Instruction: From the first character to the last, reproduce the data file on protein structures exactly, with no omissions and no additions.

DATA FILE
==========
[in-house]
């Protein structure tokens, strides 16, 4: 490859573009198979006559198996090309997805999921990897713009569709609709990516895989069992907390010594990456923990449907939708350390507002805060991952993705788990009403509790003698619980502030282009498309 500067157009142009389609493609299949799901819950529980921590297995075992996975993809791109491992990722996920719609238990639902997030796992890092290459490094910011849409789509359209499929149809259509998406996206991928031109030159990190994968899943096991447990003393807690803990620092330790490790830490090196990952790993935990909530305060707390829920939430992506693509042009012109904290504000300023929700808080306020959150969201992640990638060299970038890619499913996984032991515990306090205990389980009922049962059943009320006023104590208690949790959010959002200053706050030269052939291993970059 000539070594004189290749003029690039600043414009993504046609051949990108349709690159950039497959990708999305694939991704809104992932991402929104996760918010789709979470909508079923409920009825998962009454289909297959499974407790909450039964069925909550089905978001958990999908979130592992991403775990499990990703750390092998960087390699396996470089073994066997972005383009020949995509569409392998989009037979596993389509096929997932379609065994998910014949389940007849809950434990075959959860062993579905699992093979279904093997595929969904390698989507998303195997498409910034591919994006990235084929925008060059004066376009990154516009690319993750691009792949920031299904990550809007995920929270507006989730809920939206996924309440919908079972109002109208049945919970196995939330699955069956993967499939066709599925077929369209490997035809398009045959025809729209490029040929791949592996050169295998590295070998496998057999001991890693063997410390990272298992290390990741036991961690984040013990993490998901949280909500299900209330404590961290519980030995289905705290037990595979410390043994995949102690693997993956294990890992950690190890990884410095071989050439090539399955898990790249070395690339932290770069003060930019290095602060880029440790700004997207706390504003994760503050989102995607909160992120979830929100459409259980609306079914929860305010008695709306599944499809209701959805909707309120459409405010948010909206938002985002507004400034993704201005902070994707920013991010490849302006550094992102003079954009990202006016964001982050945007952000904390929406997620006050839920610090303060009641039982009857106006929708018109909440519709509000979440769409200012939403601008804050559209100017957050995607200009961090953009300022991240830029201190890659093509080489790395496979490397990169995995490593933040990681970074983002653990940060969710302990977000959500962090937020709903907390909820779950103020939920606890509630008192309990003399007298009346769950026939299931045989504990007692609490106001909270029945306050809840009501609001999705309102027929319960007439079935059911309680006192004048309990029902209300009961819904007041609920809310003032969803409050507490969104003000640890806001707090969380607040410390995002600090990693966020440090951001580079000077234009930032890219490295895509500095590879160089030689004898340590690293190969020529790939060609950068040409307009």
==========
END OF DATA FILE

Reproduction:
[in-house]
């Protein structure tokens, strides 16, 4: 490859573009198979006559198996090309997805999921990897713009569709609709990516895989069992907390010594990456923990449907939708350390507002805060991952993705788990009403509790003698619980502030282009498309 500067157009142009389609493609299949799901819950529980921590297995075992996975993809791109491992990722996920719609238990639902997030796992890092290459490094910011849409789509359209499929149809259509998406996206991928031109030159990190994968899943096991447990003393807690803990620092330790490790830490090196990952790993935990909530305060707390829920939430992506693509042009012109904290504000300023929700808080306020959150969201992640990638060299970038890619499913996984032991515990306090205990389980009922049962059943009320006023104590208690949790959010959002200053706050030269052939291993970059 000539070594004189290749003029690039600043414009993504046609051949990108349709690159950039497959990708999305694939991704809104992932991402929104996760918010789709979470909508079923409920009825998962009454289909297959499974407790909450039964069925909550089905978001958990999908979130592992991403775990499990990703750390092998960087390699396996470089073994066997972005383009020949995509569409392998989009037979596993389509096929997932379609065994998910014949389940007849809950434990075959959860062993579905699992093979279904093997595929969904390698989507998303195997498409910034591919994006990235084929925008060059004066376009990154516009690319993750691009792949920031299904990550809007995920929270507006989730809920939206996924309440919908079972109002109208049945919970196995939330699955069956993967499939066709599925077929369209490997035809398009045959025809729209490029040929791949592996050169295998590295070998496998057999001991890693063997410390990272298992290390990741036991961690984040013990993490998901949280909500299900209330404590961290519980030995289905705290037990595979410390043994995949102690693997993956294990890992950690190890990884410095071989050439090539399955898990790249070395690339932290770069003060930019290095602060880029440790700004997207706390504003994760503050989102995607909160992120979830929100459409259980609306079914929860305010008695709306599944499809209701959805909707309120459409405010948010909206938002985002507004400034993704201005902070994707920013991010490849302006550094992102003079954009990202006016964001982050945007952000904390929406997620006050839920610090303060009641039982009857106006929708018109909440519709509000979440769409200012939403601008804050559209100017957050995607200009961090953009300022991240830029201190890659093509080489790395496979490397990169995995490593933040990681970074983002653990940060969710302990977000959500962090937020709903907390909820779950103020939920606890509630008192309990003399007298009346769950026939299931045989504990007692609490106001909270029945306050809840009501609001999705309102027929319960007439079935059911309680006192004048309990029902209300009961819904007041609920809310003032969803409050507490969104003000640890806001707090969380607040410390995002600090990693966020440090951001580079000077234009930032890219490295895509500095590879160089030689004898340590690293190969020529790939060609950068040409307009």